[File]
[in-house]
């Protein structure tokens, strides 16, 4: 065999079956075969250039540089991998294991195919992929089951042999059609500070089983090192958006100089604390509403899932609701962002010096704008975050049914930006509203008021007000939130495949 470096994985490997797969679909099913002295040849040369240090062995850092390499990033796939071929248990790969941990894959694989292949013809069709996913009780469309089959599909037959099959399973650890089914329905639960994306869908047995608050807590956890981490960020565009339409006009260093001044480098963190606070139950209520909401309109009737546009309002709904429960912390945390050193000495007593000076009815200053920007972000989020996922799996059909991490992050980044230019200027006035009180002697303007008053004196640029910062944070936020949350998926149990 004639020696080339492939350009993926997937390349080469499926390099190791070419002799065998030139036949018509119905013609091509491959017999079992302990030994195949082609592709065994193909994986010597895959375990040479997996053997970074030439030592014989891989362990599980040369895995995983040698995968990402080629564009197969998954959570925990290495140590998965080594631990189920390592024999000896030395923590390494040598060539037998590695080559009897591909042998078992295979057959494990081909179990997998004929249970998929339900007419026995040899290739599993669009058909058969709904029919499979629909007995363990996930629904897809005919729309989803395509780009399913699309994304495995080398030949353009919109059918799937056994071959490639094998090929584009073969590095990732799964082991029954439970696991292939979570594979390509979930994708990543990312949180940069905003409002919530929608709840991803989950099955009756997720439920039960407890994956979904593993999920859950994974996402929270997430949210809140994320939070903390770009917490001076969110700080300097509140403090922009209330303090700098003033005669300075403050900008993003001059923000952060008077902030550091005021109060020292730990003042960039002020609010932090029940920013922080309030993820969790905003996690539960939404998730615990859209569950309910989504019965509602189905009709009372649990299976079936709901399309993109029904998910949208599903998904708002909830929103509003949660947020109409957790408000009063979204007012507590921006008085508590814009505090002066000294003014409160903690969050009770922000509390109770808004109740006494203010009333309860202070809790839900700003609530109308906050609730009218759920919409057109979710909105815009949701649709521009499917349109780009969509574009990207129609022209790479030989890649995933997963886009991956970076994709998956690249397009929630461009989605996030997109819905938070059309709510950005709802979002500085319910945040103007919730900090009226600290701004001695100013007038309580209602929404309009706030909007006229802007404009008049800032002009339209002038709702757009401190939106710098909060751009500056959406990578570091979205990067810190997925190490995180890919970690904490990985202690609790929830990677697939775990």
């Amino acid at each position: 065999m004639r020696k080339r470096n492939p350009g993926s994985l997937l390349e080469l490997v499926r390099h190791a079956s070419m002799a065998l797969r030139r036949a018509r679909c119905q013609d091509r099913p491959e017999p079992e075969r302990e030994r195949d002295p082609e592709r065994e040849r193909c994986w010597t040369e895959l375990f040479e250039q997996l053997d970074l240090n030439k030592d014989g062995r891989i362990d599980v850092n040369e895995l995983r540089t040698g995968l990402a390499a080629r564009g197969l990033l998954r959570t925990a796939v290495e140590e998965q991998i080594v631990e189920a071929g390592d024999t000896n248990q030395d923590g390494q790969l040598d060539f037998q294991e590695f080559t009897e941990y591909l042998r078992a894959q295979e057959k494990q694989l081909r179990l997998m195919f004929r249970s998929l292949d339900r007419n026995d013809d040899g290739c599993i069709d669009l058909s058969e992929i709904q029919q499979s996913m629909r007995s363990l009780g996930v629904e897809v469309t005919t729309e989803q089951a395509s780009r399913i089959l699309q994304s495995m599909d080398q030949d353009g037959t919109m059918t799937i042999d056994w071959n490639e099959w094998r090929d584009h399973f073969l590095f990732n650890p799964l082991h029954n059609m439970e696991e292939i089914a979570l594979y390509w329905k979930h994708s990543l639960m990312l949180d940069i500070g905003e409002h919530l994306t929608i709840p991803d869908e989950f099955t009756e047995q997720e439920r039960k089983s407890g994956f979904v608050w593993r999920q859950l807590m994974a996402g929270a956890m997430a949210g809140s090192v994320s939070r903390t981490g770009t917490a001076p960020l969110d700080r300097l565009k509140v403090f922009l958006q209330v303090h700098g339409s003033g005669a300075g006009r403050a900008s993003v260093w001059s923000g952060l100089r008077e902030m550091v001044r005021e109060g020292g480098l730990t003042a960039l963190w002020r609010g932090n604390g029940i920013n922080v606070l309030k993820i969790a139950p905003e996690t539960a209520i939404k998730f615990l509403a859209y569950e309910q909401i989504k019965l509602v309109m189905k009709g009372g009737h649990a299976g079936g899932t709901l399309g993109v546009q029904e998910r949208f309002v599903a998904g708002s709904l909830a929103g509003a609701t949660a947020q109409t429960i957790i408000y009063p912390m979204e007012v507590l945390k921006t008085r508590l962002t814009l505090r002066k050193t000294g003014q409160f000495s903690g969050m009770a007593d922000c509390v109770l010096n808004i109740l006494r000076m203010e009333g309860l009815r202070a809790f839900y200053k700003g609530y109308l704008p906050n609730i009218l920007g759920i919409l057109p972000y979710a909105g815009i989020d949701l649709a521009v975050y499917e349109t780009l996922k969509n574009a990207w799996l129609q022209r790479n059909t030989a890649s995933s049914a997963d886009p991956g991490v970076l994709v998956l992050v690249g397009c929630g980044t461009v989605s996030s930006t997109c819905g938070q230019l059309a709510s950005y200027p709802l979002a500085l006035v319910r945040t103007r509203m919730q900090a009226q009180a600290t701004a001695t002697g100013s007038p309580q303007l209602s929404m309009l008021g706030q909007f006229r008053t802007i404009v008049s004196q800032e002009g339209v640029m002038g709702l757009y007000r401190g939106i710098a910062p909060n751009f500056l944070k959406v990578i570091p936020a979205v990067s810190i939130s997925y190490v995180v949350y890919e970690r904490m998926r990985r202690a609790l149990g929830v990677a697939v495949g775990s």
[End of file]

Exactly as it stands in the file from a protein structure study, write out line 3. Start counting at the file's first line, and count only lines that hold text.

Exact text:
């Amino acid at each position: 065999m004639r020696k080339r470096n492939p350009g993926s994985l997937l390349e080469l490997v499926r390099h190791a079956s070419m002799a065998l797969r030139r036949a018509r679909c119905q013609d091509r099913p491959e017999p079992e075969r302990e030994r195949d002295p082609e592709r065994e040849r193909c994986w010597t040369e895959l375990f040479e250039q997996l053997d970074l240090n030439k030592d014989g062995r891989i362990d599980v850092n040369e895995l995983r540089t040698g995968l990402a390499a080629r564009g197969l990033l998954r959570t925990a796939v290495e140590e998965q991998i080594v631990e189920a071929g390592d024999t000896n248990q030395d923590g390494q790969l040598d060539f037998q294991e590695f080559t009897e941990y591909l042998r078992a894959q295979e057959k494990q694989l081909r179990l997998m195919f004929r249970s998929l292949d339900r007419n026995d013809d040899g290739c599993i069709d669009l058909s058969e992929i709904q029919q499979s996913m629909r007995s363990l009780g996930v629904e897809v469309t005919t729309e989803q089951a395509s780009r399913i089959l699309q994304s495995m599909d080398q030949d353009g037959t919109m059918t799937i042999d056994w071959n490639e099959w094998r090929d584009h399973f073969l590095f990732n650890p799964l082991h029954n059609m439970e696991e292939i089914a979570l594979y390509w329905k979930h994708s990543l639960m990312l949180d940069i500070g905003e409002h919530l994306t929608i709840p991803d869908e989950f099955t009756e047995q997720e439920r039960k089983s407890g994956f979904v608050w593993r999920q859950l807590m994974a996402g929270a956890m997430a949210g809140s090192v994320s939070r903390t981490g770009t917490a001076p960020l969110d700080r300097l565009k509140v403090f922009l958006q209330v303090h700098g339409s003033g005669a300075g006009r403050a900008s993003v260093w001059s923000g952060l100089r008077e902030m550091v001044r005021e109060g020292g480098l730990t003042a960039l963190w002020r609010g932090n604390g029940i920013n922080v606070l309030k993820i969790a139950p905003e996690t539960a209520i939404k998730f615990l509403a859209y569950e309910q909401i989504k019965l509602v309109m189905k009709g009372g009737h649990a299976g079936g899932t709901l399309g993109v546009q029904e998910r949208f309002v599903a998904g708002s709904l909830a929103g509003a609701t949660a947020q109409t429960i957790i408000y009063p912390m979204e007012v507590l945390k921006t008085r508590l962002t814009l505090r002066k050193t000294g003014q409160f000495s903690g969050m009770a007593d922000c509390v109770l010096n808004i109740l006494r000076m203010e009333g309860l009815r202070a809790f839900y200053k700003g609530y109308l704008p906050n609730i009218l920007g759920i919409l057109p972000y979710a909105g815009i989020d949701l649709a521009v975050y499917e349109t780009l996922k969509n574009a990207w799996l129609q022209r790479n059909t030989a890649s995933s049914a997963d886009p991956g991490v970076l994709v998956l992050v690249g397009c929630g980044t461009v989605s996030s930006t997109c819905g938070q230019l059309a709510s950005y200027p709802l979002a500085l006035v319910r945040t103007r509203m919730q900090a009226q009180a600290t701004a001695t002697g100013s007038p309580q303007l209602s929404m309009l008021g706030q909007f006229r008053t802007i404009v008049s004196q800032e002009g339209v640029m002038g709702l757009y007000r401190g939106i710098a910062p909060n751009f500056l944070k959406v990578i570091p936020a979205v990067s810190i939130s997925y190490v995180v949350y890919e970690r904490m998926r990985r202690a609790l149990g929830v990677a697939v495949g775990s």